The deepest Secchi reading record is at Gun Lake in the Thompson-Nicola region at 21.4 m. This is the fifth consecutive year that Gun Lake is the clearest of the lakes sampled during the Dip-In period.

What Does the Secchi Disc Tell Us?

The Secchi disc gives us a reading of water transparency according to the depth of the measurement. The volume of suspended particles contained in the lake water affects transparency. These suspended particles can be a combination of things such as zooplankton, algae, pollutants, and silt. Secchi data collected year after year provides valuable information on trends in transparency for monitored lakes. Every lake is different in size, shape, depth and geography, and each has its own combination of particles. Each Secchi reading provides a “snapshot” of the water quality in the lake at that particular time.

What Can Cause Changes in the Secchi Reading?

Readings showing a trend of decreasing depth during the Dip-In (in the summer) may be the result of one or more of the following factors:
Environmental variability associated with annual climatic variation
Higher nutrient levels that increase algal growth
Erosion of the shoreline or erosion from site development near the lake
Recirculation of bottom sediment from motorboat activity
Discolouration of the water from wetland runoff and/or plant decomposition
Reduced zooplankton populations.
Additionally, most lakes experience an increase in boat activity on weekends and holidays. Taking a Secchi reading after a weekend or holiday may show different results than a reading taken at a different time of the week. This can reveal the effect increased boat activity has on the transparency of a lake. Significant storm events, storm water runoff, and turnover can also alter Secchi readings.

Readings that show a trend of increasing depth can be the result of one or more of the following:
Environmental variability associated with annual climatic variation
Low nutrient levels, which can decrease algal growth (lower productivity of the lake)
Little or no mixing of the lake water (sediments settle to the bottom).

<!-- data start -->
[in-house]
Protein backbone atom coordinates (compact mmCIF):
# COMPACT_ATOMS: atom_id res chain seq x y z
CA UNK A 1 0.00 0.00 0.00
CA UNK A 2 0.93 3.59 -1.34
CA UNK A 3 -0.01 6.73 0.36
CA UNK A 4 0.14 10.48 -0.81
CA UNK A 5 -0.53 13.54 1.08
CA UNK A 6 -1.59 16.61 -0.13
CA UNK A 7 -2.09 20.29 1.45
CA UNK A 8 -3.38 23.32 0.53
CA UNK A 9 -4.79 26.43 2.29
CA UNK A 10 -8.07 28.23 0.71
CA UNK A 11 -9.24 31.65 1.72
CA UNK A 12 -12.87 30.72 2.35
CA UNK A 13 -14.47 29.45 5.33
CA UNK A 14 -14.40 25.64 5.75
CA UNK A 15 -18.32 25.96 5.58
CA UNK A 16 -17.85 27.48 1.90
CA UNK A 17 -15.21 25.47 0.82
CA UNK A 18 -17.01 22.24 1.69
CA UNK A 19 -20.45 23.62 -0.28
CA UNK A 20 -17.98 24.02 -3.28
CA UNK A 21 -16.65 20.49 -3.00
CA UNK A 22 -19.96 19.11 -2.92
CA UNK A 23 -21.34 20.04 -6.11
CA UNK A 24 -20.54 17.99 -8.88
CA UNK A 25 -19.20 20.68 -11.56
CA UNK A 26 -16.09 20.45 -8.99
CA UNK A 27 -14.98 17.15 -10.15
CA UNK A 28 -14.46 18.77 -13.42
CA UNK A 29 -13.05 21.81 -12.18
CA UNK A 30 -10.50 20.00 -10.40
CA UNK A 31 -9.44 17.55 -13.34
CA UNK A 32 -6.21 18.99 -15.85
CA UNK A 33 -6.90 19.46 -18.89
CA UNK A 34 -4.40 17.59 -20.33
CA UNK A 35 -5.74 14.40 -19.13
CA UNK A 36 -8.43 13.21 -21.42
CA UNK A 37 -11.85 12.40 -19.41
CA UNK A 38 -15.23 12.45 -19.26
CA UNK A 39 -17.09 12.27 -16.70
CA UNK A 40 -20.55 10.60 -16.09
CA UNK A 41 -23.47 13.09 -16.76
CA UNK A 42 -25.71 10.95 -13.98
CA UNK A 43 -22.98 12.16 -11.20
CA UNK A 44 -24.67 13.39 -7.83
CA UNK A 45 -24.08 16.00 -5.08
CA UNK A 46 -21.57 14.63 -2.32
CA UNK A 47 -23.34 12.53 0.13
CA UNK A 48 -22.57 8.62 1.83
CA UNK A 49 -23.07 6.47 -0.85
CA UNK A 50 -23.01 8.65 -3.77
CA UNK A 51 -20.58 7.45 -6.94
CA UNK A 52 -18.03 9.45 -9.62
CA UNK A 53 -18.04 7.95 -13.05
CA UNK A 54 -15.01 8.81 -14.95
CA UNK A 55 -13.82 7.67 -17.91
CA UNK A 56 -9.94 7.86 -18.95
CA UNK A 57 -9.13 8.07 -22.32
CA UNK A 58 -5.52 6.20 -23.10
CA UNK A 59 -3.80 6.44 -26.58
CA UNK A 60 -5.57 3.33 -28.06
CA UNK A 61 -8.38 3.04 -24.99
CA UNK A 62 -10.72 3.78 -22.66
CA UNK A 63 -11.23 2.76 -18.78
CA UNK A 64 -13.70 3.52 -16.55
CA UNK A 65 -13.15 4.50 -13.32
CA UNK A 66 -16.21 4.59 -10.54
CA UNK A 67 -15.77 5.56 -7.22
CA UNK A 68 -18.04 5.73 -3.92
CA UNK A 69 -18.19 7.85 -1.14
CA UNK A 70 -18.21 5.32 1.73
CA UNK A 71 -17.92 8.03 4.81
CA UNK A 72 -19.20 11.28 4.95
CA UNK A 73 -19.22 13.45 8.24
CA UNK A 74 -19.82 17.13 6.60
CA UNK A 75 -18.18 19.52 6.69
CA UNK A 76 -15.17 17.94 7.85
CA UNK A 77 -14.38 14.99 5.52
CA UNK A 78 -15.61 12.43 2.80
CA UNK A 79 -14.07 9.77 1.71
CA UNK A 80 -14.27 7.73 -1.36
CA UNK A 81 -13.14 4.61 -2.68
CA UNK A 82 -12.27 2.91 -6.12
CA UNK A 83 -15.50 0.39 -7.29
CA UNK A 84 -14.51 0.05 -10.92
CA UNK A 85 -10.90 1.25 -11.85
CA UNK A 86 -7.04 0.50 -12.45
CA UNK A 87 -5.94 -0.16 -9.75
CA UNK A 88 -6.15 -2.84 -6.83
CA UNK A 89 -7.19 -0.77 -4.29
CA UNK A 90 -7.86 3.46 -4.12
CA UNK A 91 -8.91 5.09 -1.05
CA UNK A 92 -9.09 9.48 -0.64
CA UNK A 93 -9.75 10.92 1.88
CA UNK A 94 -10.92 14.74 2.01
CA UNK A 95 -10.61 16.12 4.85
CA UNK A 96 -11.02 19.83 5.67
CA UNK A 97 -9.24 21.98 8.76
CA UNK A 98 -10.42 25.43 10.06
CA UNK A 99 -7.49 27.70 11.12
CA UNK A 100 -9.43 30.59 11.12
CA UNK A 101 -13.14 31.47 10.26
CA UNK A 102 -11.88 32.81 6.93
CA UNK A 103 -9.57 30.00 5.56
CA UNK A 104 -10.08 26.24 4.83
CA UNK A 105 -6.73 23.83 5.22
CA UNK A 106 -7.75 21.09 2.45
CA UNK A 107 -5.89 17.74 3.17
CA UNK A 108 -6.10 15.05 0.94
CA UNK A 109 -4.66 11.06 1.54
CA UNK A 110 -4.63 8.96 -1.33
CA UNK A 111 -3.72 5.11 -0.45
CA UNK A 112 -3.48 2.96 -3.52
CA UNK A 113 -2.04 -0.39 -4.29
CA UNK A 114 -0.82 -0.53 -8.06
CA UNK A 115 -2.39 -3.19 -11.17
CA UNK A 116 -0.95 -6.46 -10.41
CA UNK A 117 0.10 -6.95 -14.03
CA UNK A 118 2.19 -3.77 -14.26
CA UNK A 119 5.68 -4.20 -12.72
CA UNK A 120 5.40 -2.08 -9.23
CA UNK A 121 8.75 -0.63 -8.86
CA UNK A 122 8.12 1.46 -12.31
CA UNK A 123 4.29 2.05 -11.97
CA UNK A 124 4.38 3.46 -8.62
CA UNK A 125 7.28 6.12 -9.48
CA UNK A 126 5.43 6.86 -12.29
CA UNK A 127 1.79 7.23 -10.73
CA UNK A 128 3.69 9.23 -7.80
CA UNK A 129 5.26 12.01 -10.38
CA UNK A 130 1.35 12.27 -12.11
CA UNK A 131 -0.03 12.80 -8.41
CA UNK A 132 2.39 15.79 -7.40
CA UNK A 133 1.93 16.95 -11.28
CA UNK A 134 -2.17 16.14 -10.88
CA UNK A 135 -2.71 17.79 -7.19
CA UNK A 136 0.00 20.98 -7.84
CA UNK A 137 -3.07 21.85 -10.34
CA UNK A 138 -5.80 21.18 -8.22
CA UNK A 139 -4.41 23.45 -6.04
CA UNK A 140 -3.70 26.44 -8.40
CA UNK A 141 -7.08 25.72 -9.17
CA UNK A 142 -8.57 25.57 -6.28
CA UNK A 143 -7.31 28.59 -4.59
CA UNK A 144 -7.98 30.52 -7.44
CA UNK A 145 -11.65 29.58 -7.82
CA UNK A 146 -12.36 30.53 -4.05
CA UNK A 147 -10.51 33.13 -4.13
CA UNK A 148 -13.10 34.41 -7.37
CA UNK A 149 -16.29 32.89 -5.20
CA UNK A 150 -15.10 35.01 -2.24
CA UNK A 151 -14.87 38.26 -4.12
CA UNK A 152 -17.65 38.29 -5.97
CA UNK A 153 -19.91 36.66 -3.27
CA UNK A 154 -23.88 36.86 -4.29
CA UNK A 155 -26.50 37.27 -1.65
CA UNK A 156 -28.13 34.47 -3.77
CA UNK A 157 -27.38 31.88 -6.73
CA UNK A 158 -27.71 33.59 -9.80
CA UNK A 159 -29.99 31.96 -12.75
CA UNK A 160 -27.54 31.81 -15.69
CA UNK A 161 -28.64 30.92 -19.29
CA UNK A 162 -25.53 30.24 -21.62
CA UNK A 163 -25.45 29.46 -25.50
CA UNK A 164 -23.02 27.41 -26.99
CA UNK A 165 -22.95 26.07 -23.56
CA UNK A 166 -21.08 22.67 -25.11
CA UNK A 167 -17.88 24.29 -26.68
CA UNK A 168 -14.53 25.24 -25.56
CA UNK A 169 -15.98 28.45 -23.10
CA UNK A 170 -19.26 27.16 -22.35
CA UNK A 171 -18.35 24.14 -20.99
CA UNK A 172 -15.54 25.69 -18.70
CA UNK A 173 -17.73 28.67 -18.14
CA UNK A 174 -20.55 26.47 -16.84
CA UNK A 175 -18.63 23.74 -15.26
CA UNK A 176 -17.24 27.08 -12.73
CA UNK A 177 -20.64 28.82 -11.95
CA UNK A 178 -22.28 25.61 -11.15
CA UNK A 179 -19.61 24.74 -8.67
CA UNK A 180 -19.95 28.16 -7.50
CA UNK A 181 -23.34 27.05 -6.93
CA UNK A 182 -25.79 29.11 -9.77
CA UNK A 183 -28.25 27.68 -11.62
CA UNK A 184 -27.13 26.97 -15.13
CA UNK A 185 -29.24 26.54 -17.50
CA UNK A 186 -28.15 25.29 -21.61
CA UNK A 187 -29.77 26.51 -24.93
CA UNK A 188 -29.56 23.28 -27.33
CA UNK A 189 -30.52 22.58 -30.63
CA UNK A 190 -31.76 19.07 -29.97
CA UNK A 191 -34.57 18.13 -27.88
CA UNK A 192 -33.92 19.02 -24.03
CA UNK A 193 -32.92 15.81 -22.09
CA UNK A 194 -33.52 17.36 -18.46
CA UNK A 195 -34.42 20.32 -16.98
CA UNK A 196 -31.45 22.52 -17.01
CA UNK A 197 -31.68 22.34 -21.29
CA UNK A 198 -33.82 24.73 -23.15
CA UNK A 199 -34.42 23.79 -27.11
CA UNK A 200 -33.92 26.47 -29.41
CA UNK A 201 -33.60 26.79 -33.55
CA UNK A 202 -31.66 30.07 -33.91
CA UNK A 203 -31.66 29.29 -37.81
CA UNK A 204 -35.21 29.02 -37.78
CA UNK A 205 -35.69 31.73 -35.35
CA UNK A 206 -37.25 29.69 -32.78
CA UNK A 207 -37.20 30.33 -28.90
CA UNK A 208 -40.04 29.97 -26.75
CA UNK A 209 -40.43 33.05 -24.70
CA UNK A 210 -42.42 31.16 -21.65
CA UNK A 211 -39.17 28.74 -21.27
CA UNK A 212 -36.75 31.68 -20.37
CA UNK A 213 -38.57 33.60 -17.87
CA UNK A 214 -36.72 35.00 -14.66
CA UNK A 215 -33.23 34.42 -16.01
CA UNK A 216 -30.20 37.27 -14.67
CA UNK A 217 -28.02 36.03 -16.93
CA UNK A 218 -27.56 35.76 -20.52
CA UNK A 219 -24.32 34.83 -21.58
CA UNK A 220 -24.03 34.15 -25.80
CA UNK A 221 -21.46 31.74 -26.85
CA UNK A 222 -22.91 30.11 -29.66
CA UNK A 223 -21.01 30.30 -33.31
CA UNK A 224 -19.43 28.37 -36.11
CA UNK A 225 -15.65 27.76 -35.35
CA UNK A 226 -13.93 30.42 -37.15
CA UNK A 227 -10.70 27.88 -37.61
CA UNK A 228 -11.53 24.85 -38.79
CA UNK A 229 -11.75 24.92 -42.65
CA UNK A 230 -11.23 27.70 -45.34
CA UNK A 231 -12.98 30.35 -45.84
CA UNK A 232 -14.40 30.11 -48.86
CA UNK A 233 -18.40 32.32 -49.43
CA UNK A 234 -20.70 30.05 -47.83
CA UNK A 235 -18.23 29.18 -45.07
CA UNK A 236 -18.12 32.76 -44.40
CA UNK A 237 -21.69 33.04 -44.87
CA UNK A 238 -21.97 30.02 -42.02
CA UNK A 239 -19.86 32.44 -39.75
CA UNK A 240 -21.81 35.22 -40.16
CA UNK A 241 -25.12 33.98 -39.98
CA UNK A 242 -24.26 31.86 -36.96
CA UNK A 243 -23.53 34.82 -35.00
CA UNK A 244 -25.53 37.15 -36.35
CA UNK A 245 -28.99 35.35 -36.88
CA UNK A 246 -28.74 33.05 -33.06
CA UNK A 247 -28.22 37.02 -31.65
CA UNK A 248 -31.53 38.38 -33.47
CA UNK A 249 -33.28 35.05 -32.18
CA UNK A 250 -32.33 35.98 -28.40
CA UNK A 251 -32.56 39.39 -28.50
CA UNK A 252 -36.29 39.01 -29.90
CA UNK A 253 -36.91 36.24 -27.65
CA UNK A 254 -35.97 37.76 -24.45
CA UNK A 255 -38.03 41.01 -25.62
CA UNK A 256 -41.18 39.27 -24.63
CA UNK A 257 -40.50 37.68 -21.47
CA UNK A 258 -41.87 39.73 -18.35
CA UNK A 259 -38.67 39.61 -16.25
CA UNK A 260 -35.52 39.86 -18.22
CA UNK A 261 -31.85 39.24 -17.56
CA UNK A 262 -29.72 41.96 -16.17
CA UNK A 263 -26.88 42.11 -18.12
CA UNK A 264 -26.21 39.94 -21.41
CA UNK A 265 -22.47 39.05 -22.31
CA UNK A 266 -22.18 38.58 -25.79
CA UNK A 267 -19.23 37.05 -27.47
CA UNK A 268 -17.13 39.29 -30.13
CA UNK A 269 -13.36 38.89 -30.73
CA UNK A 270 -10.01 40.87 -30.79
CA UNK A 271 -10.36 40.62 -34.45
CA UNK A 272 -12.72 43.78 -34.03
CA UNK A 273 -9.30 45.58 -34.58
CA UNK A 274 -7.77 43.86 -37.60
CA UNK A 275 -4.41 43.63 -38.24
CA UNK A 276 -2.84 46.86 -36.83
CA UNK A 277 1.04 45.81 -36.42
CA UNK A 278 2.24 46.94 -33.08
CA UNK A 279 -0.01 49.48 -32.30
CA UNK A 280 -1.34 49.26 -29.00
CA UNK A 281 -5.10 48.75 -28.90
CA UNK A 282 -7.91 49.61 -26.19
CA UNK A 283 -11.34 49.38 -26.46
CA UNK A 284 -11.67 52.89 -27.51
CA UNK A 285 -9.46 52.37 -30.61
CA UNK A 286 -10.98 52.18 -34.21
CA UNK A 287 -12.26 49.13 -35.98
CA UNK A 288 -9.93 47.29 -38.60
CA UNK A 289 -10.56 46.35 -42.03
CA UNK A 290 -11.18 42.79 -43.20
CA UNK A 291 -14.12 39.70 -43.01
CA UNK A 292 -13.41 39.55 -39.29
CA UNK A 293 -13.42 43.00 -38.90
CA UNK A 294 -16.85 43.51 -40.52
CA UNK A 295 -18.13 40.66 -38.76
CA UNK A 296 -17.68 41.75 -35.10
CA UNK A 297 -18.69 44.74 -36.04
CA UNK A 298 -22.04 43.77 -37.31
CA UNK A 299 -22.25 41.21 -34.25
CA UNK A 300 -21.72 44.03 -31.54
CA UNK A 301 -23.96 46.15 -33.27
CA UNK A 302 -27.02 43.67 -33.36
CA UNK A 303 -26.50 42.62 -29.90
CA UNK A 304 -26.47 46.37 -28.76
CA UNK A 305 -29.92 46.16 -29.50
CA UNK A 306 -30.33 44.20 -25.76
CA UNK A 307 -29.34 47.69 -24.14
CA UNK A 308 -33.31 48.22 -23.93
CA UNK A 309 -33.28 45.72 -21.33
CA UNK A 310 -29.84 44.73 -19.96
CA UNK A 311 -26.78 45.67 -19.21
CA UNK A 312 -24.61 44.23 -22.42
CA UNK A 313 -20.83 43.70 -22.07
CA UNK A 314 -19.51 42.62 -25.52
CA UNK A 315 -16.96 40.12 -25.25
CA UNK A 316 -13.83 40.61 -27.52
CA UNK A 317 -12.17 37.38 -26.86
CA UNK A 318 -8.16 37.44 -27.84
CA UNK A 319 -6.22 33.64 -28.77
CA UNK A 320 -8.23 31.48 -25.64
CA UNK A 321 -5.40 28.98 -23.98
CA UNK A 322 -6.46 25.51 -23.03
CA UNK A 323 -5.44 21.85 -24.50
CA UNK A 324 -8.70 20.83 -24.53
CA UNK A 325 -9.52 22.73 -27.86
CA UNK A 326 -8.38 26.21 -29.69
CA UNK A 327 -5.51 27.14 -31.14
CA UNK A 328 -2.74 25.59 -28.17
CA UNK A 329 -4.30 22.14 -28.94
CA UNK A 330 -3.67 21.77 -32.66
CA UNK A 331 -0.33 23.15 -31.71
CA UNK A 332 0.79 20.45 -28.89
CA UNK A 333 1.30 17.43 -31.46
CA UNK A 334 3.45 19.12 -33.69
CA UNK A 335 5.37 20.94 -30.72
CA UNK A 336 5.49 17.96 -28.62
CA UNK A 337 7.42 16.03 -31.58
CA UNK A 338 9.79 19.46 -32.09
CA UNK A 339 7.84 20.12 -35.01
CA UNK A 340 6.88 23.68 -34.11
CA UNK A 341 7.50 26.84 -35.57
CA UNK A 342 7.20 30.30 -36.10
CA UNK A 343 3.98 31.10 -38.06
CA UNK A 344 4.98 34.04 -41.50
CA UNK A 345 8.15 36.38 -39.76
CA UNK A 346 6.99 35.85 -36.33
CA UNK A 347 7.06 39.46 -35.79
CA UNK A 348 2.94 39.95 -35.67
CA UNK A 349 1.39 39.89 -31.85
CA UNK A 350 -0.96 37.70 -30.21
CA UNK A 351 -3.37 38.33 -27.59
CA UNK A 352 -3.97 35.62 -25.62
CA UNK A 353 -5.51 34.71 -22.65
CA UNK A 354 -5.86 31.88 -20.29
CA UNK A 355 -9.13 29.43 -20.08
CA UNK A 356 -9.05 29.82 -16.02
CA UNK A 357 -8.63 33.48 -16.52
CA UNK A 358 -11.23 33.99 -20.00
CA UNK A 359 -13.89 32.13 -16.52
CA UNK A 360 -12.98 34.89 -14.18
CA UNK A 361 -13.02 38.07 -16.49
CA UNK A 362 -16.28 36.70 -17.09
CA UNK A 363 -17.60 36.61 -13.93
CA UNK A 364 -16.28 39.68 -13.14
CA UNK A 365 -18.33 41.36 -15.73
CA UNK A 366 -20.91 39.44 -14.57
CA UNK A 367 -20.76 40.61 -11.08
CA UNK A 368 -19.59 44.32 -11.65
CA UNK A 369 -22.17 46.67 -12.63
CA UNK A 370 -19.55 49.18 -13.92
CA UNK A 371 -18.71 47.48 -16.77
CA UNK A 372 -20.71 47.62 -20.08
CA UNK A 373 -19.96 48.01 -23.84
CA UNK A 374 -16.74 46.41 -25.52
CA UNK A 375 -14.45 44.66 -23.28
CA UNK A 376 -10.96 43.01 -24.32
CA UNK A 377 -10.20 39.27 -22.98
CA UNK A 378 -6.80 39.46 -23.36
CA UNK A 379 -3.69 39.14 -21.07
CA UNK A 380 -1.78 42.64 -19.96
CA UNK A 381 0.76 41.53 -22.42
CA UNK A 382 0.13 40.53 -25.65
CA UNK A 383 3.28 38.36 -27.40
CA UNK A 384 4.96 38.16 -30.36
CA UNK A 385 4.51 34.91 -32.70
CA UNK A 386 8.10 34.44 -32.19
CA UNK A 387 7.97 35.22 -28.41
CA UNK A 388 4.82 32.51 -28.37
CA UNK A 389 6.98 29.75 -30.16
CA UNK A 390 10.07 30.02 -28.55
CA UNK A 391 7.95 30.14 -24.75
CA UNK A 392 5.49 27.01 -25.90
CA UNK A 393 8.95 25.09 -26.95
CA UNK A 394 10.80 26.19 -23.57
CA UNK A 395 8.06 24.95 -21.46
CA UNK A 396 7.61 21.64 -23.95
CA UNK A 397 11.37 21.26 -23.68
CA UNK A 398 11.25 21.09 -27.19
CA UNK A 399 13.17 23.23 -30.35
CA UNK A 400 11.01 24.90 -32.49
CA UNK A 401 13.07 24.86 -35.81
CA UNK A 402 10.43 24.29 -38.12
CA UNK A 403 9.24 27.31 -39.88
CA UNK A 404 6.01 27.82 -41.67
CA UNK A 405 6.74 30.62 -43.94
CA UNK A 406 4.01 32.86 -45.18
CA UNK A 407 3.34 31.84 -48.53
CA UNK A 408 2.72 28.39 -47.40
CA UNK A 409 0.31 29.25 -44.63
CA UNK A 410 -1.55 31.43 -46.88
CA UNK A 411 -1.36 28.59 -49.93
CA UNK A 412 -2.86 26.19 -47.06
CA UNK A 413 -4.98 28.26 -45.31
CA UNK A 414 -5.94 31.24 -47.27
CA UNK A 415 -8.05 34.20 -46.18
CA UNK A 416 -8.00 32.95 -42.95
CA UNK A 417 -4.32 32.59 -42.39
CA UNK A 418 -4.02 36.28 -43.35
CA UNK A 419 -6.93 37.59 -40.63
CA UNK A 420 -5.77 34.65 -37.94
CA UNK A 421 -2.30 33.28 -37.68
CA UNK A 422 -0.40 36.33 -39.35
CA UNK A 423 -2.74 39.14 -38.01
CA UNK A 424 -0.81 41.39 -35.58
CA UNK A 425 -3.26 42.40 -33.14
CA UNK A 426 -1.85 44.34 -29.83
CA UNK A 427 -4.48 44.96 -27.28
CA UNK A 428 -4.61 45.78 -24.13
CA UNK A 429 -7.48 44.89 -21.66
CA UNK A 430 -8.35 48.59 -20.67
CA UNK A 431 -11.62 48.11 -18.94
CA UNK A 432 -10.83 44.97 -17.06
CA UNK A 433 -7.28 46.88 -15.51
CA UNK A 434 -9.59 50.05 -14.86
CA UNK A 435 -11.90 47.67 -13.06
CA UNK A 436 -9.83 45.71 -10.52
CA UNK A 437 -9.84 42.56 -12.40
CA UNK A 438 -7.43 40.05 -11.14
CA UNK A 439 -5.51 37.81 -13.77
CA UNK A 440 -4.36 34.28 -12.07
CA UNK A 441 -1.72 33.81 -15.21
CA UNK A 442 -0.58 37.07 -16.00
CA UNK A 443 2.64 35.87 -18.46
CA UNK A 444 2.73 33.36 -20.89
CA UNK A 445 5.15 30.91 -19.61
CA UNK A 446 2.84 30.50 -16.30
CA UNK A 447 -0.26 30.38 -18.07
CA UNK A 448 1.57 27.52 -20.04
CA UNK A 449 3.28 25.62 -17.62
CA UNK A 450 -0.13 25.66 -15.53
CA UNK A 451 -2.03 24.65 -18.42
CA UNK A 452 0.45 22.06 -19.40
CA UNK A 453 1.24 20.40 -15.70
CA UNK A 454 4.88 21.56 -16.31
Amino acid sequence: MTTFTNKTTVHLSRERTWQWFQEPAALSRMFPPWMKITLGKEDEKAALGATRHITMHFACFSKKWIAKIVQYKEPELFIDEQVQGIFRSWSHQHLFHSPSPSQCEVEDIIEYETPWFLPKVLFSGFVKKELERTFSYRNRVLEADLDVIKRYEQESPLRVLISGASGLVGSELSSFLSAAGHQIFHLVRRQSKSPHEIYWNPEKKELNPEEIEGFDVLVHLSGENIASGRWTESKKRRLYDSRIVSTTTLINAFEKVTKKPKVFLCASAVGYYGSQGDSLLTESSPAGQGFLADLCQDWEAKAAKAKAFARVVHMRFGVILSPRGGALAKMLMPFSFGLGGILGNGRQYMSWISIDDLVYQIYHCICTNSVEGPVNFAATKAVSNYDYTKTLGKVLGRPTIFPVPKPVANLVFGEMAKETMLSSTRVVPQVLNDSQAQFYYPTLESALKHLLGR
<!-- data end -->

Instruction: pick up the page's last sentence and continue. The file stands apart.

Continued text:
The effects over time of shoreline restoration – clarity may increase if shoreline enhancement projects have been accomplished and consequently erosion and/or pollution sources have decreased
Increased zooplankton populations
Become a Dipper!
Please consider participating in the 2017 Dip-In to help us obtain important data on British Columbia’s lakes to ensure that they remain healthy. Information will be sent out in the Spring.

Spotlight: Coquitlam River Watershed Roundtable

As the BCLSS office is currently based out of Coquitlam, we would like to highlight one of our local watershed groups: The Coquitlam River Watershed Rountable.

The Roundtable was founded in 2011 and consists of concerned stakeholders and residents in the watershed and is administratively supported by a multi-sector Core Committee. The Roundtable coordinates and implements activities that promote the health and long-term sustainability of the watershed.

The Coquitlam River watershed is located on the north shore of the Fraser River’s lower reach in the Lower Mainland region, within the traditional territory of the Kwikiwetlem First Nation. The Coquitlam Lake Reservoir Dam divides the watershed; north of the dam is undeveloped wilderness and south of the dam is urban development – the Cities of Coquitlam and Port CoquitlaCraig Orr, member of the Coquitlam River Watershed Roundtable Core Committee and conservation advisor, recently had a piece published in the local newspaper, the Tri-City News. The article discusses “The Healthy Trinity” and the interconnectedness of watershed, human, and salmon health.

What stands out in this article is the emphasis of working towards a healthy watershed. It means promoting clean water; sustainable development; resource management; and protecting habitat.  It also means promoting human health and well-being. Human well-being components are key to the Round table’s broader values, for the watershed.  These components are an important component of the organization’s discussions from the beginning (see their Mission and Values).